The golf industry has come out of Covid swinging, but a long-term strategy is key - Craig Waddell

Covid-19 has had a devastating impact on many industries, and for a time there, it threatened the golf industry in Scotland which historically thrived from the lucrative national and international market. However, whilst the first lockdown made any sort of revenue impossible in the short term, as golf was one of the first things to reopen it helped benefit the industry, injecting a new youthful appeal and resurgence in the popularity of the game.

The 18th fairway on the East Course at Dalmahoy

When restrictions lifted after both lockdowns, golf was one of the first sports permitted. Many golf courses throughout Scotland, including our two 18-hole courses at Dalmahoy Hotel & Country Club, witnessed a surge in memberships. At Dalmahoy in particular, we saw a huge spike in demand for memberships, visitor play (which was only available August – December in the second half of 2020) and also tee times from existing members on both our championship East Course and our popular West Course. I’ve been in the industry more than 20 years and I hadn’t seen demand like this across the industry since the 1990s, where waiting lists and joining fees were the norm.

With all this extra time and less of life’s other pastime distractions, people have chosen to try something new and they’ve chosen golf. It’s like its underlying greatness has been discovered.

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And then there is the age demographic. In what was once viewed (unfairly) as a somewhat traditional and ageing sport, popular with an older generation, this is no longer the case. There’s been a significant upward trend in new, younger players joining including the under-29s and the junior golfers. Dalmahoy’s new young members make up 67% of new memberships in 2021, growing from just over 20% last year. Initially, this was undoubtedly because golf, by its very nature, is a socially distanced sport and something people could do outdoors together. But the swing appeal has held strong and we’ve seen a prolonged spike in younger members. The shift has been remarkable and this younger demographic, who are key to golf’s longevity and long-term success, are viewing it as the physical and mentally stimulating sport that it is – rather than dismissing it as a less physically challenging and more leisurely pastime.

Craig Waddell, PGA AA Professional and Director of Golf & Leisure at Dalmahoy Hotel & Country Club

Along with our two courses, our floodlit driving range with indoor and outdoor bays, two short game areas and championship putting greens have never been more in demand from players taking the sport seriously and training like athletes. It’s a physically demanding sport and it’s refreshing to see that this key generation get it.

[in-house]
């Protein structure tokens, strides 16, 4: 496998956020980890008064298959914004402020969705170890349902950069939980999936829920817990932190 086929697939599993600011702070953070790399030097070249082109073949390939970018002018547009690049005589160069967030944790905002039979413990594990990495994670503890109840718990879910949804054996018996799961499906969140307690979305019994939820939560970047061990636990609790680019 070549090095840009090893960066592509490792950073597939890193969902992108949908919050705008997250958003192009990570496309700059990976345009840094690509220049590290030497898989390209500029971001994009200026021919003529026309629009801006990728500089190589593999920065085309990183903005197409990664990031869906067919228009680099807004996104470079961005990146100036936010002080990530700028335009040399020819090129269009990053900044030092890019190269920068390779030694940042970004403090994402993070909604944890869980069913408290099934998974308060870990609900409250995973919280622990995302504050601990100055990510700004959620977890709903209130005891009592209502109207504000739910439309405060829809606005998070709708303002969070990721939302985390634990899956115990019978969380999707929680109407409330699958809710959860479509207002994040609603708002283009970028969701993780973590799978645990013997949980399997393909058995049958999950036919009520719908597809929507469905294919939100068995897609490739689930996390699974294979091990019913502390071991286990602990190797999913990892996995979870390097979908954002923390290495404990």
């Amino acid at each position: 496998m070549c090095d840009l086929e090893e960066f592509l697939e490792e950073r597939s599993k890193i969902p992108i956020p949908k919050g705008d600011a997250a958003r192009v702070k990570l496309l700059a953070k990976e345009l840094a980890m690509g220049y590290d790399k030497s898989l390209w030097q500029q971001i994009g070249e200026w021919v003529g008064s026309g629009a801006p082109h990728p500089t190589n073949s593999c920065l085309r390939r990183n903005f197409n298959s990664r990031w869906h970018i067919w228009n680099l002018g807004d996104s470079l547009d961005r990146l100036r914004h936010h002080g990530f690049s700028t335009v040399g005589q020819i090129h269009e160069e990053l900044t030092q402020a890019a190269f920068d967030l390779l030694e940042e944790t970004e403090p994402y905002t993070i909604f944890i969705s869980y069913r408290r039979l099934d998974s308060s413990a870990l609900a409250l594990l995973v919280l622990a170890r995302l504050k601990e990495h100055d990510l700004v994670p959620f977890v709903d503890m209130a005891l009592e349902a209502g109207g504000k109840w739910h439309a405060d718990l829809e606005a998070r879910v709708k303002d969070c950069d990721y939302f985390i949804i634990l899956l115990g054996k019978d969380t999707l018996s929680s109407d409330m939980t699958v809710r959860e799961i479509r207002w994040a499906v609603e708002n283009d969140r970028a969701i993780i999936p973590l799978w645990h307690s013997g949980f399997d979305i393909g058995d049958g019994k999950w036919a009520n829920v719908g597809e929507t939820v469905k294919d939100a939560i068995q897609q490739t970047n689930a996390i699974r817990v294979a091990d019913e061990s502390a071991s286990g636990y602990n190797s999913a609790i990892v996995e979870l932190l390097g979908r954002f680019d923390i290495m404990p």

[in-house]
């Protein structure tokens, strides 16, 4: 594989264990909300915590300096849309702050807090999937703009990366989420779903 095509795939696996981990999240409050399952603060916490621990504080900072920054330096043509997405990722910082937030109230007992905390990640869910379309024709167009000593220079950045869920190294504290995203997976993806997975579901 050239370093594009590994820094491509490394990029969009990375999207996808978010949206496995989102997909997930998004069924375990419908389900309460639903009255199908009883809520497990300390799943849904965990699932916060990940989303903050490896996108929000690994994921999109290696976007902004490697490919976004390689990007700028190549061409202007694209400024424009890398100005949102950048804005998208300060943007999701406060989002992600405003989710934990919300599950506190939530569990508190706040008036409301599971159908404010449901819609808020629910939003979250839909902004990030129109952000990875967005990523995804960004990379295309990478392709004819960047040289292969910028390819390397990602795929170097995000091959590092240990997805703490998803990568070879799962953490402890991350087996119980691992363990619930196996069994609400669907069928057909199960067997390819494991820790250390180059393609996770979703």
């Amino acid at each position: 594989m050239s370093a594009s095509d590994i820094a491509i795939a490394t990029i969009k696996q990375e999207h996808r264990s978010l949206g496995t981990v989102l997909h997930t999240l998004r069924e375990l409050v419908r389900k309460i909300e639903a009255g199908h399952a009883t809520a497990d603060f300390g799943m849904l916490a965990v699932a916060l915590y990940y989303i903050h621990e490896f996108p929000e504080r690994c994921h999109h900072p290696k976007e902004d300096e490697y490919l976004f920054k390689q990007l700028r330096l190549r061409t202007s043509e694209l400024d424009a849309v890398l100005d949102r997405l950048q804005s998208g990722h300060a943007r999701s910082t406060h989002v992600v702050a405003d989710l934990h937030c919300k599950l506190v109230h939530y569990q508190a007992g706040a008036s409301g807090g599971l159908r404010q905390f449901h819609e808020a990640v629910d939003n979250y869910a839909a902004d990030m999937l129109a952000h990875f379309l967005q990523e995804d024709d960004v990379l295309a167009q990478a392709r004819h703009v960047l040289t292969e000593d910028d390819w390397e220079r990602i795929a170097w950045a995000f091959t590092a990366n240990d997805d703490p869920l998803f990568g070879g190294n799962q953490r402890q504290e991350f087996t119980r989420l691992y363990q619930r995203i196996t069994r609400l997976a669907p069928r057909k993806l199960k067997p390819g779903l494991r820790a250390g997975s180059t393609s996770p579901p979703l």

However, demand for memberships across the board may plateau so now is the time for the industry to pivot and ensure the offering stays relevant. As restrictions continue to ease, other sports will lure players away so it’s imperative the industry is ready. Here at Dalmahoy, the golf and leisure team have been analysing the trends of our current members and using these key insights to enhance the offering for players and think more outside the box.

Both inclusive and competitive golf within the local market is where the industry as a whole needs to focus short term. And so, we’re currently running tournaments for weekday members, junior tournaments in the evenings and weekends, open tournaments, along with our 2021 Club Championships. This summer we’ll also be hosting junior summer camps, as well as 1-1 lessons with our PGA Pro, Scott Dixon. We cater towards every skill level as we have two golf courses. The East Course designed by James Braid is our championship golf course which held high profile events such as Scottish PGA Championships. There is also the West Course which is shorter in length, but still very challenging.

We have an online dynamic pricing model for 2021 and focus is firmly on the local guest experience. Plus, should further restrictions come into play, perhaps with local authority travel restrictions, we can filter our database by postcode to market our offering accordingly.

So whilst COVID-19 tried to bring the game of golf to its knees, we’ve been given an opportunity to evolve and those in the golf industry who grasp that opportunity will triumph. We may be the international home of golf, but it’s time to think closer to home. The local market needs nurturing in the short term, but the golf industry needs to think long-term about how we continue to ride the wave of this welcome resurgence. Our future depends on it.

Craig Waddell, PGA AA Professional and Director of Golf & Leisure at Dalmahoy Hotel & Country Club

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